When a famous person dies mysteriously and prematurely these days, we are instantly led to consider their drug use as cause of death.
Prince, the multitalented musician and entertainer, who was found dead at his estate outside Minneapolis last week, is a prime candidate for such speculation. We need to withhold judgment until toxicology and other autopsy data are made public, of course. But current reports suggesting that drugs played a major role in his death, and how they did so, speak to a much wider point: Americans’ lack of skill at drug use.
It is unusual for a 57-year old person to die instantly, from no visible cause. Sometimes heart attacks act this way. But Prince didn’t appear to suffer a heart attack, he wasn’t known to suffer from heart disease, and he didn’t display such risk factors as smoking, obesity and lack of physical activity.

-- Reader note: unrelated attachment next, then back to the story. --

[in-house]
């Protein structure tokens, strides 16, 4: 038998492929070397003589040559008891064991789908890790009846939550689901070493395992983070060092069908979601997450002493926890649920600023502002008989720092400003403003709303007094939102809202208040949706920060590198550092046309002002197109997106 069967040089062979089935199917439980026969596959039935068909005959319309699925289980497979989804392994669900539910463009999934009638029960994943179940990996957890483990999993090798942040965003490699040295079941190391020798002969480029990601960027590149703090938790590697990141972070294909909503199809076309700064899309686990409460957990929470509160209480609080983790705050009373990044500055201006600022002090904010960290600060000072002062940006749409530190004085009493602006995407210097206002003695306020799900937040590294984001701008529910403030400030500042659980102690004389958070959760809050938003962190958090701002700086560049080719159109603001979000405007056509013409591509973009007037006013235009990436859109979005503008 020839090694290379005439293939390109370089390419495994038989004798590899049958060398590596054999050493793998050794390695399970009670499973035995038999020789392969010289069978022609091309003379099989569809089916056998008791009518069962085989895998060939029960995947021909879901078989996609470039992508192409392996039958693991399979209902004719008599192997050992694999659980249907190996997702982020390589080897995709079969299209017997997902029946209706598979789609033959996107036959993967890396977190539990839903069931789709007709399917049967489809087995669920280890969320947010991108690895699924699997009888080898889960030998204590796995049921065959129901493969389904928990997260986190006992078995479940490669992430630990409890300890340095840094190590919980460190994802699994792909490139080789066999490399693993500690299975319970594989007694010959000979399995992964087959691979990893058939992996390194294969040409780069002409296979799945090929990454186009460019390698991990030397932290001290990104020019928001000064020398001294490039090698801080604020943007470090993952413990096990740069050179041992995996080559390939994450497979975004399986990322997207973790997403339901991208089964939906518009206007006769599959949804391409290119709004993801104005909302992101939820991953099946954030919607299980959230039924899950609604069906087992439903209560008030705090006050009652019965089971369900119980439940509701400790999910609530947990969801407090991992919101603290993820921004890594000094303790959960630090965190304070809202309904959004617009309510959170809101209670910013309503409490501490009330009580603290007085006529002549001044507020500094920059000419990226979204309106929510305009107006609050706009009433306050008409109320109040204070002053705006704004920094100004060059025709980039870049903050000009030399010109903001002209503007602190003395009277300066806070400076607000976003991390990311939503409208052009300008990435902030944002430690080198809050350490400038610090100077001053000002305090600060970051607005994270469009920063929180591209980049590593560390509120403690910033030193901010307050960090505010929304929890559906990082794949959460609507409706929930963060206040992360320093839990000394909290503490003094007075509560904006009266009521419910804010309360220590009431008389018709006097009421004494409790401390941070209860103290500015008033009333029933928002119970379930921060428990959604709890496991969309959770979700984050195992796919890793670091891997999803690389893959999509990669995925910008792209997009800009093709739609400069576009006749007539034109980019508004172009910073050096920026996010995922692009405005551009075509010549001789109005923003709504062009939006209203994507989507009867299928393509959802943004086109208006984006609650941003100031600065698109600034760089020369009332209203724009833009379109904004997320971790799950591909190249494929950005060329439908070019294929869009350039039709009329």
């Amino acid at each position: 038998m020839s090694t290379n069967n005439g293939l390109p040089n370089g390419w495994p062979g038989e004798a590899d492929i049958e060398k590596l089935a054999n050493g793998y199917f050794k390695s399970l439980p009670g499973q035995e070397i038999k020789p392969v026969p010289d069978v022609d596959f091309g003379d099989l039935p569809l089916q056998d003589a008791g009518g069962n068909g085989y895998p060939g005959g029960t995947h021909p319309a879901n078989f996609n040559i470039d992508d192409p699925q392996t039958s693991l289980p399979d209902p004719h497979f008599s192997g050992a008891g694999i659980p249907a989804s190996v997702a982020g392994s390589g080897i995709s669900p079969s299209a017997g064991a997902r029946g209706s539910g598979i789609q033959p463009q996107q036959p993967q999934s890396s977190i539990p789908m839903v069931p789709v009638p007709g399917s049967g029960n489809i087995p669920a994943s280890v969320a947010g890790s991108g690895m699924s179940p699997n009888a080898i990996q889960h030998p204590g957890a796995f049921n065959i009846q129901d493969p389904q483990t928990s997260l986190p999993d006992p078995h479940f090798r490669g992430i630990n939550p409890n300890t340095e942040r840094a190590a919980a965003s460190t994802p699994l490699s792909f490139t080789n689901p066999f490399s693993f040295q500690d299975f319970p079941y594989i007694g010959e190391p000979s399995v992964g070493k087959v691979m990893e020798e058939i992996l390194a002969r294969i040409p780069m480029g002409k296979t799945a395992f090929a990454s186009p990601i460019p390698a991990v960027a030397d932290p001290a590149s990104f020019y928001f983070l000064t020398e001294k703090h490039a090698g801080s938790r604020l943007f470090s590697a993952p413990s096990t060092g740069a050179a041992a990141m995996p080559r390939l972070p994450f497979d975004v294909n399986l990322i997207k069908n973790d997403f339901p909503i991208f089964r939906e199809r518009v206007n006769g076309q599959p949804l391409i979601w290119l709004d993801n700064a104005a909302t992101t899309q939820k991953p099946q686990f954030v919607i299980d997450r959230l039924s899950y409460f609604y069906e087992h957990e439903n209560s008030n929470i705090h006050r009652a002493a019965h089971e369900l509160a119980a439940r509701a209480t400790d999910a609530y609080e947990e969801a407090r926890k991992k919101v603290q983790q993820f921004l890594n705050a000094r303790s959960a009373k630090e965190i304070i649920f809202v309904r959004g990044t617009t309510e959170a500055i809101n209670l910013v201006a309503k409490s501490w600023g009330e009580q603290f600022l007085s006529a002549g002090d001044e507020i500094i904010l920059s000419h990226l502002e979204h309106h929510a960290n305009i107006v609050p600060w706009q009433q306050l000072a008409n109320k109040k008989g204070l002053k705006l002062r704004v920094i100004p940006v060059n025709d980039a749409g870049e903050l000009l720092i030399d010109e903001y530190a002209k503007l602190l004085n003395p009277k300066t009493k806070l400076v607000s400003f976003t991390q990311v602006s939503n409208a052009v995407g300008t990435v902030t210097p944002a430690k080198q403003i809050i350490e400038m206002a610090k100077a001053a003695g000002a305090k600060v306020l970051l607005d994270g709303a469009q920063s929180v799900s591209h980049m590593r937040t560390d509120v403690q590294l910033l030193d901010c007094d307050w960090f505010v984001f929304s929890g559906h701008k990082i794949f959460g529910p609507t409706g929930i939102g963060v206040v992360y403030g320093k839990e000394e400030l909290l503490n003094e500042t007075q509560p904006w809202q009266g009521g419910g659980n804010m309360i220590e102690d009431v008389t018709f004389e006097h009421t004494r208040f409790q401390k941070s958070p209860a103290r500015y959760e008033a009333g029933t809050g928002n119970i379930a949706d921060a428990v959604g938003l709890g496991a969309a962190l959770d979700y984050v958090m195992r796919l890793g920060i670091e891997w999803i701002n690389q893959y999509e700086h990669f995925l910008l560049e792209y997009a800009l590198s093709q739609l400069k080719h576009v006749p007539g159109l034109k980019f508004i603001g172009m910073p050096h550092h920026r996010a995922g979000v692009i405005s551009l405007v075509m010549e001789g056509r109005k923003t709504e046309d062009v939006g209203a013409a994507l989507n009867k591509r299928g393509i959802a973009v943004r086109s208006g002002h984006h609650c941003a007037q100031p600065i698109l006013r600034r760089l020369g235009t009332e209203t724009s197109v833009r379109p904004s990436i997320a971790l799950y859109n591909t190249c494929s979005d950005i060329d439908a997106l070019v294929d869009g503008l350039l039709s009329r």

But the outward signs of his death are consistent—not with single-drug overdose, a rare malady—but drug poisoning, or the combined effects of various narcotic and depressant drugs. (The New York City Medical Examiner’s Office finds multiple drug use present in 97% of drug-related deaths.)
Of course, Prince was famous for his “clean” lifestyle. In addition to not smoking and not drinking, he was known as being vehemently “anti-drug,” eschewing marijuana, cocaine and other street drugs.